ANDREW WILSON [00:33:23] And you know, we actually recently held a sale across our Target City footprint. We held an event where we invent invite all the CEOs and various councils to a forum where we started to work with them as a group as opposed to on the individual city basis. So we created this club effectively. So we start to educate those council leaders on what we lives are, how that affects how we how as bringing more services to those cities can help with the GDP of that city and help it with investment into that city footprint as well. So we're actually working quite strongly with with with local government in that way.
PAUL GIBBS [00:34:06] Are they targetted on it, though, because I think that you've had to do a seminar. And you know, I worked in that sort of local government area when I was doing some consultancy a few years ago. And I think that is just a it's a scary place to be when you can go in there and say, I can, you know, deliver these savings to you. Well, actually, I don't look after the savings that's in another silo that's up in it. It and it was a real it was a real eye opener for me because I didn't realise that that's where it was. And the targets associated, I think if we actually put targets on the councils to to make their constituency or whatever, the word is fully digital as fast as possible, it would probably be greater. You know, a good thing for the U.K.
ITRET LATIF [00:34:51] I think also sorry I'm just going to say DCS barrier busting team as well, which supposed to have been reducing these kind of issues. And I think they were trying to get these councils to work. I mean, you've got really good councils and some not as good. And I think they were trying to create the standard to have the gold standard type of approach. So so I think it may be worth talking to DCS barrier busting team to work out where they are with that? But I do understand those issues because they do have different priorities. They don't seem to sink from the same hymn sheet.
DAVID GUNGAY [00:35:26] Thank you, Richard. So, what does this all mean for four channel partners? I mean, what's the what's the what does it mean for their service offering for their business customers? Nick?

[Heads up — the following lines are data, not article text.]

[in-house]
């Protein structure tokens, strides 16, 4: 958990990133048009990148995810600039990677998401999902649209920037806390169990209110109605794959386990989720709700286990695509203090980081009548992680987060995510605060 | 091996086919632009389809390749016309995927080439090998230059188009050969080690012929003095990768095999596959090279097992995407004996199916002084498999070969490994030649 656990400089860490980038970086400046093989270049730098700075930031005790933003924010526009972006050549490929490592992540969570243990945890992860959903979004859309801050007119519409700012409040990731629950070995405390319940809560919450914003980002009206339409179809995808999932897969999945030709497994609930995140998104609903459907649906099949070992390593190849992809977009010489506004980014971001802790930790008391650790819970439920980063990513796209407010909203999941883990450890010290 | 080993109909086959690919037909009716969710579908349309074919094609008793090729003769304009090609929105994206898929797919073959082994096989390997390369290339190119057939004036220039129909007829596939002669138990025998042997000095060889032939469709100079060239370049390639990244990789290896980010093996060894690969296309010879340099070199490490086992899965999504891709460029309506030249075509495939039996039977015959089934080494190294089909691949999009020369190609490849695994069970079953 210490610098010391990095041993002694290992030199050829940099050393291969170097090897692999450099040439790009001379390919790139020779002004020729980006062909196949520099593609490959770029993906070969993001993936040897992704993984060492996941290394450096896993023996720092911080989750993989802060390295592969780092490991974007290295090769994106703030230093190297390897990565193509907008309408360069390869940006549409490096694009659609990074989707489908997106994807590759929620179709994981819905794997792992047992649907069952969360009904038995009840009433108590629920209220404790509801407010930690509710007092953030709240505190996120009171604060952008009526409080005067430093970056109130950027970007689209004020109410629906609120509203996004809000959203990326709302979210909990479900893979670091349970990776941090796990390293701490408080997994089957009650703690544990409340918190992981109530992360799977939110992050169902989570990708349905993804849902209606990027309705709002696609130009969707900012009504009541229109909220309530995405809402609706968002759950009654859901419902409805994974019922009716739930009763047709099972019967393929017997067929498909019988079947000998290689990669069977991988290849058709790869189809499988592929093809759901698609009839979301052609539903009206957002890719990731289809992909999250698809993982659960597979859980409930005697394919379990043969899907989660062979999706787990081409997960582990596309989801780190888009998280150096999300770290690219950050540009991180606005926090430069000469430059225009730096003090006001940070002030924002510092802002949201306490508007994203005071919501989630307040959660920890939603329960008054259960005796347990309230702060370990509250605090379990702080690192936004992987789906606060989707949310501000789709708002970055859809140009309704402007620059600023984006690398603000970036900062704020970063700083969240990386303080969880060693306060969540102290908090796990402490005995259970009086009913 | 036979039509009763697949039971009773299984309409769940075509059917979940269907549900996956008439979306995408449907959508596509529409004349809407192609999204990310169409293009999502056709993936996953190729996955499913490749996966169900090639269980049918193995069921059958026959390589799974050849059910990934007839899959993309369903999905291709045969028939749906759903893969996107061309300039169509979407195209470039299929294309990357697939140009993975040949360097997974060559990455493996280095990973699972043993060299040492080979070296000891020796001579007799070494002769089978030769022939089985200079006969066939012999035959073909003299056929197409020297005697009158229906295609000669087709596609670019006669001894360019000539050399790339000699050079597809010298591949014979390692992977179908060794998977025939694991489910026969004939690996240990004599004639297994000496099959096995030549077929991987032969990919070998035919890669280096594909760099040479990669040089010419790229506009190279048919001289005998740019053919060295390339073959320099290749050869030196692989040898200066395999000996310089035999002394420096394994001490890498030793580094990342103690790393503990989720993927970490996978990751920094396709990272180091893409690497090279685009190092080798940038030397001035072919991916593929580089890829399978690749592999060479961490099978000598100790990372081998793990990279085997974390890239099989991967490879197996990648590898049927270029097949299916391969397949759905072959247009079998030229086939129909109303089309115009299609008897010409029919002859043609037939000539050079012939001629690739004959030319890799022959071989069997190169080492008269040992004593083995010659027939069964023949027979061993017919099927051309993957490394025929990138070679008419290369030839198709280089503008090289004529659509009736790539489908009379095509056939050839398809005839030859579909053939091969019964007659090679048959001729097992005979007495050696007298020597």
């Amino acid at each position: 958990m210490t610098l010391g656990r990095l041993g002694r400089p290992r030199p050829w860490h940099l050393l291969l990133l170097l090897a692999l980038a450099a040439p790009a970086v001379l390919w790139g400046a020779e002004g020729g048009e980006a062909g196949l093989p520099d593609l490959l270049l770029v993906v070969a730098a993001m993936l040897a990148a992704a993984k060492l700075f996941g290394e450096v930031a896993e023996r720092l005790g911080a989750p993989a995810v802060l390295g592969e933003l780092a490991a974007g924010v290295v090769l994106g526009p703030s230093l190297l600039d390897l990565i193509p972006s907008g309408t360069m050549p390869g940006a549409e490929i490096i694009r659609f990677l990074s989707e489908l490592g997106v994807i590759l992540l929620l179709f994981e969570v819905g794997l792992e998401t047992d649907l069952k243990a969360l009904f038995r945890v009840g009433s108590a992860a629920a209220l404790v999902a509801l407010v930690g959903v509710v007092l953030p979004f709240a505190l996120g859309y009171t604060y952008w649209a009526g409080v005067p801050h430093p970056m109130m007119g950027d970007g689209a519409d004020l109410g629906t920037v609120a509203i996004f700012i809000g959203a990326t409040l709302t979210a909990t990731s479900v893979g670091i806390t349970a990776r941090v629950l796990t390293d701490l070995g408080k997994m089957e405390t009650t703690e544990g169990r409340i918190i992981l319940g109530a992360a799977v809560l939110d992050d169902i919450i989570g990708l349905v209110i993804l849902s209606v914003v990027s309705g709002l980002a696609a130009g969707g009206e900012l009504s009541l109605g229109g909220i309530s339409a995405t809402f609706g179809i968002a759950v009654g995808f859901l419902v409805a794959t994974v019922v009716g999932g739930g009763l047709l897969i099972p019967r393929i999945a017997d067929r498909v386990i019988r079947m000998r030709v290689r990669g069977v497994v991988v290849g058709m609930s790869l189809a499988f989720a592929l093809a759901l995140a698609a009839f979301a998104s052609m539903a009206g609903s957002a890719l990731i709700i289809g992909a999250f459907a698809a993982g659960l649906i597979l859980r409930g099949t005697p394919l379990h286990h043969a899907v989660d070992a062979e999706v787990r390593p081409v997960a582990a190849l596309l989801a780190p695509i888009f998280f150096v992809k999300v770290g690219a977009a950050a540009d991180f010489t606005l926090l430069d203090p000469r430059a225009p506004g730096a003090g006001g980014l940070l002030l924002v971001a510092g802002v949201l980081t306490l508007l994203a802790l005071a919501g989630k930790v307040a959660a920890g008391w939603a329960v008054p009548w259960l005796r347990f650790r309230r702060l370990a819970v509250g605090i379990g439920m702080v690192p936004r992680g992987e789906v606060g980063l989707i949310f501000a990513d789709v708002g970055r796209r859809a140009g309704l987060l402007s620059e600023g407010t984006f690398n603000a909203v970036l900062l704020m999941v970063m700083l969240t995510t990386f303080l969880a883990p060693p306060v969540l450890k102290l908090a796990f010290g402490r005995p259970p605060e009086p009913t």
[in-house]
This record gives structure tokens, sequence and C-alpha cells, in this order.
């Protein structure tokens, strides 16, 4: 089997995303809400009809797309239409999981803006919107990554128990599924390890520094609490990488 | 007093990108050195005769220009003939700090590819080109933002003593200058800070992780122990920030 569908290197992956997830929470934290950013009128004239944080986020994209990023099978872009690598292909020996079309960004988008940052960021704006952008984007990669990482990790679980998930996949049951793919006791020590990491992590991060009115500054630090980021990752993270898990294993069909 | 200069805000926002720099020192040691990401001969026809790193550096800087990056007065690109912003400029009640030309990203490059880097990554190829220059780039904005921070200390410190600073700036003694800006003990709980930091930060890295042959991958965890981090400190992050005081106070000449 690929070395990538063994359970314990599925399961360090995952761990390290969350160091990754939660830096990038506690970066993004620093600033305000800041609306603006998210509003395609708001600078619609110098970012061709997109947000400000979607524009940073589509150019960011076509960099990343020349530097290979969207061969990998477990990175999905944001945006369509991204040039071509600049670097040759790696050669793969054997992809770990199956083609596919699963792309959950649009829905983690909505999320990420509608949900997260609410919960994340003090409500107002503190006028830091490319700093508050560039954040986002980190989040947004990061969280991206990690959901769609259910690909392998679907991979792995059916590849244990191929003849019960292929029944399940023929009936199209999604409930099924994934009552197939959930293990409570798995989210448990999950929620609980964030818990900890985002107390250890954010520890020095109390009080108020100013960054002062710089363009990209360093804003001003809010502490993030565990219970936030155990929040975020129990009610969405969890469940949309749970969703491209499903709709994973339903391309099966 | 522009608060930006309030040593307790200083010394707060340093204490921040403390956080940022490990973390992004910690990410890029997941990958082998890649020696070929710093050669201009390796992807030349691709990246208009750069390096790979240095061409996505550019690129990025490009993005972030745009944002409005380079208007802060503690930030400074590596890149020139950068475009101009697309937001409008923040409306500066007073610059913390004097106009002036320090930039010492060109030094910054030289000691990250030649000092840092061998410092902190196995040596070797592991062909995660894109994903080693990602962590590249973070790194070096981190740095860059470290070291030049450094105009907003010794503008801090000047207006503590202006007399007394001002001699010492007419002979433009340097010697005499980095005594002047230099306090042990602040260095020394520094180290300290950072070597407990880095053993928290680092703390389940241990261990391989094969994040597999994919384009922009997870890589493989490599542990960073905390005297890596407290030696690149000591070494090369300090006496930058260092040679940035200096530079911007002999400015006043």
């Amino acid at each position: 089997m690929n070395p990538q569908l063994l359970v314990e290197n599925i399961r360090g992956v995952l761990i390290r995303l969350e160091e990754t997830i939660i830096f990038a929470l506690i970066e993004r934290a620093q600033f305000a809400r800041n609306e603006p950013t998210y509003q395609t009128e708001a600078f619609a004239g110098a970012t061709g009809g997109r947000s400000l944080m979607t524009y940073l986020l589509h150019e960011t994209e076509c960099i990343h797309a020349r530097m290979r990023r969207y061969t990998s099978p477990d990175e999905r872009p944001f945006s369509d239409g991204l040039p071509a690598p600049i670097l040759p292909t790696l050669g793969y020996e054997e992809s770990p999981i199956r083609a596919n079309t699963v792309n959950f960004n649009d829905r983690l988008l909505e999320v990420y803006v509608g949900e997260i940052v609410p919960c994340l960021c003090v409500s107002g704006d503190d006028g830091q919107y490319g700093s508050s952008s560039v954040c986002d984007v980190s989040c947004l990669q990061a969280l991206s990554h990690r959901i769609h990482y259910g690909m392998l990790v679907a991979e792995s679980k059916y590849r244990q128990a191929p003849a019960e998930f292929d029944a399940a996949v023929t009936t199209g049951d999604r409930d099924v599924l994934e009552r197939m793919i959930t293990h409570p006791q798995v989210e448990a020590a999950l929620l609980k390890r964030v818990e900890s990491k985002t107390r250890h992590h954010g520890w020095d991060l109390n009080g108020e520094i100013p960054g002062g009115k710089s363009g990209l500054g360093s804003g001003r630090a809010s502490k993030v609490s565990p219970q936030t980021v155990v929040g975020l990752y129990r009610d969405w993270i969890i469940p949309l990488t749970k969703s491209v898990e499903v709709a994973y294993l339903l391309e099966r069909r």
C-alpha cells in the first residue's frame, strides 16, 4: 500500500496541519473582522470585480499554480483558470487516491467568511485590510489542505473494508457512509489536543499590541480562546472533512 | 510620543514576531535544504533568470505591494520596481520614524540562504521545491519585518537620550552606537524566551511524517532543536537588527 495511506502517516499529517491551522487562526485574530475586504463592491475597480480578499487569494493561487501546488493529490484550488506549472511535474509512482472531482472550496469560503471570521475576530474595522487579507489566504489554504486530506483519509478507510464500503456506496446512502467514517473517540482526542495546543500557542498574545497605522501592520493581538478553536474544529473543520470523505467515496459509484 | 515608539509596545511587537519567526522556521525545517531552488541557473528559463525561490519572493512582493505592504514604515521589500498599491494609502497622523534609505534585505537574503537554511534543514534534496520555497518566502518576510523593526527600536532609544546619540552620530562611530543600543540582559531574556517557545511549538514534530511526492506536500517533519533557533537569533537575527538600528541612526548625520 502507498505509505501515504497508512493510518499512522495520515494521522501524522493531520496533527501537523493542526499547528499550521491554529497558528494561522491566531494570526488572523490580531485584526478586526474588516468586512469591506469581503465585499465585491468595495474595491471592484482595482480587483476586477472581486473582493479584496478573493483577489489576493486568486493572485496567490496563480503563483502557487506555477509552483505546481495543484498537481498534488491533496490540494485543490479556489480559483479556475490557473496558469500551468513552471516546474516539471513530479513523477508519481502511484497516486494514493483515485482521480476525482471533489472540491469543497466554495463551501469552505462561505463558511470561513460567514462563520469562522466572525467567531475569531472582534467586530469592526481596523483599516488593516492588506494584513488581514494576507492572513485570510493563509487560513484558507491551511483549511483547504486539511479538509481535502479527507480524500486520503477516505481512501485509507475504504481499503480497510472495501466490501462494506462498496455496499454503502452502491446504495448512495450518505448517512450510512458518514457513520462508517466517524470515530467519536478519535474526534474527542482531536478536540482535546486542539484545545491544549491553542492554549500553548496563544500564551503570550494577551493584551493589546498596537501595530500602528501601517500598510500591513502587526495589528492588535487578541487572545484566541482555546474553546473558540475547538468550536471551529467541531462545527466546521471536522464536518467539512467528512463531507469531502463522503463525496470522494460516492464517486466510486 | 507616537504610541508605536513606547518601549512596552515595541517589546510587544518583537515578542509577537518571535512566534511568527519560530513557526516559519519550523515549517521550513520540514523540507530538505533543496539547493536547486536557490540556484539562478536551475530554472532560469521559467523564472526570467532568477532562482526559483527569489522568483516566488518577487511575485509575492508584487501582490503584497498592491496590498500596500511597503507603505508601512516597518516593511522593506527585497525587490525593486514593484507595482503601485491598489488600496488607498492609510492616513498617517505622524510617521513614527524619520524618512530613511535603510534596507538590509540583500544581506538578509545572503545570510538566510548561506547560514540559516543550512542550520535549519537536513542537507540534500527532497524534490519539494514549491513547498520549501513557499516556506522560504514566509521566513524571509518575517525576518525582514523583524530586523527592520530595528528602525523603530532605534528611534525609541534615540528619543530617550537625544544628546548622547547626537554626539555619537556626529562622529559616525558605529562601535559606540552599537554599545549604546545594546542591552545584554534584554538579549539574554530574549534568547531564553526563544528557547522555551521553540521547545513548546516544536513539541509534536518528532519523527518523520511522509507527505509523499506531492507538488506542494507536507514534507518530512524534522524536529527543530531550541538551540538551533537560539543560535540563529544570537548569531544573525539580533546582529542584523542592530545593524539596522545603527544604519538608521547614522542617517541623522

NICK POWELL [00:35:38] I'm just still mulling over the last question a little bit because I guess I'm sort of sat here and to link the two together without sounding arrogant about it. We aren't encountering that level of problem of getting through way leave at the moment. So we see that things have improved massively over the years. And actually, if I come back to that, probably where I started with the digital Britain conversation, where we get to 96 percent of the UK. So I'm really keen to understand and this stuff comes into the channel. So I will answer the question comes into the channel partners bit as well, which is what percentage do these problems account for? Are they outliers or are they genuinely the bit causing businesses problem in the UK? And I think that's what we need to understand, because sometimes you can and this doesn't mean it's not important to people, but sometimes you can spend an awful lot of your time debating a small percentage and actually turn around and go, actually, we are getting great services, can we not just Sky amongst everybody in the industry and through channel partners to a hell of a lot of the market out there. And then you also take it to the next step, which says, so if you know that's a digitally enabled part of the UK and you have the chance to put your business there, surely you choose there. So I think from a channel partner perspective, you've absolutely got to deliver them the the API infrastructure, the ability to understand where the networks are good, bad or indifferent, where the capacity is. And if they've got all of those tools, then they should be being transparent on to their partners and their own customers to get. This is what you can have in these areas. So I'm probably not answering anybody's question there, but I do I do struggle with this debate a little bit because you sit there and go, how huge is this to people?